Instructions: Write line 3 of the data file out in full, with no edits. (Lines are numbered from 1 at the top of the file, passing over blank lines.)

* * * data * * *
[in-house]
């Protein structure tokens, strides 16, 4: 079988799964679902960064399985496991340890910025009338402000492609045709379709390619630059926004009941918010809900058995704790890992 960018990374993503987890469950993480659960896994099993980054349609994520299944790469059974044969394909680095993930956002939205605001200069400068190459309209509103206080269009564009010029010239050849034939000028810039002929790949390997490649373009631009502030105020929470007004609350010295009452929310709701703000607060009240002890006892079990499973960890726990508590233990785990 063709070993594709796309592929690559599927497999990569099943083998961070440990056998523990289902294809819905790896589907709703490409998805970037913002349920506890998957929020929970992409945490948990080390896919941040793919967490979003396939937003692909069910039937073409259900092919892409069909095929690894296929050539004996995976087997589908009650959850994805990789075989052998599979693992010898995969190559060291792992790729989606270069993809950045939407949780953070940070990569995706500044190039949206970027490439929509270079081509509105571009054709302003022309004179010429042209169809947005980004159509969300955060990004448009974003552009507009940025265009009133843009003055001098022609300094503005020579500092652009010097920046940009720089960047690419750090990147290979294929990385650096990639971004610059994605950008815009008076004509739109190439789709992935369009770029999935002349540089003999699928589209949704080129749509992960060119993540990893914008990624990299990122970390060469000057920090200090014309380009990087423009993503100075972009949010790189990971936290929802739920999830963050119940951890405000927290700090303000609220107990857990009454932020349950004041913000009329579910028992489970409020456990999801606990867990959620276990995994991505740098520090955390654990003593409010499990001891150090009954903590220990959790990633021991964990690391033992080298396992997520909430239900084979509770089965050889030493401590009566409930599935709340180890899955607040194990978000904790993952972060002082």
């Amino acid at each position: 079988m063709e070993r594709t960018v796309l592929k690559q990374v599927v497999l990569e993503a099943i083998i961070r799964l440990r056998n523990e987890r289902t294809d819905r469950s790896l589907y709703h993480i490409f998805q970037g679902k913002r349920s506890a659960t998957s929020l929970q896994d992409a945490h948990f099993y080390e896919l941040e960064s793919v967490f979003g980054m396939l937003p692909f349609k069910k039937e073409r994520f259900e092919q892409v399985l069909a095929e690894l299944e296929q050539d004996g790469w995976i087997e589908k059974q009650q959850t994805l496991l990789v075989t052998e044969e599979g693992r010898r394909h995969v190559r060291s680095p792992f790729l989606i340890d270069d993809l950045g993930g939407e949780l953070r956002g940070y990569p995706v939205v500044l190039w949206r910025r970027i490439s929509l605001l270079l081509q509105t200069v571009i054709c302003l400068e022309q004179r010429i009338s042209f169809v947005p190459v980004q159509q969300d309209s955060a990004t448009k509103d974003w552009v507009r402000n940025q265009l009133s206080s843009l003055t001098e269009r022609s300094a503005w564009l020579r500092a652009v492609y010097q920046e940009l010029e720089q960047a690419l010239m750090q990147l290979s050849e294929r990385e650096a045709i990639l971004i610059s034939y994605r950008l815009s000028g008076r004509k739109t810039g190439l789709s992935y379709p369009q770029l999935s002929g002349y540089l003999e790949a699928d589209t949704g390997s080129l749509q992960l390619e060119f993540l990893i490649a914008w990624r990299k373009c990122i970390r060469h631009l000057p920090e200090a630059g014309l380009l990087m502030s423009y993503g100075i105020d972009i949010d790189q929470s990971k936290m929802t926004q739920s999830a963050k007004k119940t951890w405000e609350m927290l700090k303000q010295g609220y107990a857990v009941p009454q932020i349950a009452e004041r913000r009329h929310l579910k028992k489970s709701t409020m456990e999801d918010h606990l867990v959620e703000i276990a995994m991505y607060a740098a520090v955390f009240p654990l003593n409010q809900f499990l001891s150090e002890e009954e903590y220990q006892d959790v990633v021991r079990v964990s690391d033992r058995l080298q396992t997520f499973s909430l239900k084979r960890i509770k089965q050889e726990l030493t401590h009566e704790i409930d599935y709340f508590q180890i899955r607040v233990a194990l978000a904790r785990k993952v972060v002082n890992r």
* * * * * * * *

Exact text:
């Amino acid at each position: 079988m063709e070993r594709t960018v796309l592929k690559q990374v599927v497999l990569e993503a099943i083998i961070r799964l440990r056998n523990e987890r289902t294809d819905r469950s790896l589907y709703h993480i490409f998805q970037g679902k913002r349920s506890a659960t998957s929020l929970q896994d992409a945490h948990f099993y080390e896919l941040e960064s793919v967490f979003g980054m396939l937003p692909f349609k069910k039937e073409r994520f259900e092919q892409v399985l069909a095929e690894l299944e296929q050539d004996g790469w995976i087997e589908k059974q009650q959850t994805l496991l990789v075989t052998e044969e599979g693992r010898r394909h995969v190559r060291s680095p792992f790729l989606i340890d270069d993809l950045g993930g939407e949780l953070r956002g940070y990569p995706v939205v500044l190039w949206r910025r970027i490439s929509l605001l270079l081509q509105t200069v571009i054709c302003l400068e022309q004179r010429i009338s042209f169809v947005p190459v980004q159509q969300d309209s955060a990004t448009k509103d974003w552009v507009r402000n940025q265009l009133s206080s843009l003055t001098e269009r022609s300094a503005w564009l020579r500092a652009v492609y010097q920046e940009l010029e720089q960047a690419l010239m750090q990147l290979s050849e294929r990385e650096a045709i990639l971004i610059s034939y994605r950008l815009s000028g008076r004509k739109t810039g190439l789709s992935y379709p369009q770029l999935s002929g002349y540089l003999e790949a699928d589209t949704g390997s080129l749509q992960l390619e060119f993540l990893i490649a914008w990624r990299k373009c990122i970390r060469h631009l000057p920090e200090a630059g014309l380009l990087m502030s423009y993503g100075i105020d972009i949010d790189q929470s990971k936290m929802t926004q739920s999830a963050k007004k119940t951890w405000e609350m927290l700090k303000q010295g609220y107990a857990v009941p009454q932020i349950a009452e004041r913000r009329h929310l579910k028992k489970s709701t409020m456990e999801d918010h606990l867990v959620e703000i276990a995994m991505y607060a740098a520090v955390f009240p654990l003593n409010q809900f499990l001891s150090e002890e009954e903590y220990q006892d959790v990633v021991r079990v964990s690391d033992r058995l080298q396992t997520f499973s909430l239900k084979r960890i509770k089965q050889e726990l030493t401590h009566e704790i409930d599935y709340f508590q180890i899955r607040v233990a194990l978000a904790r785990k993952v972060v002082n890992r």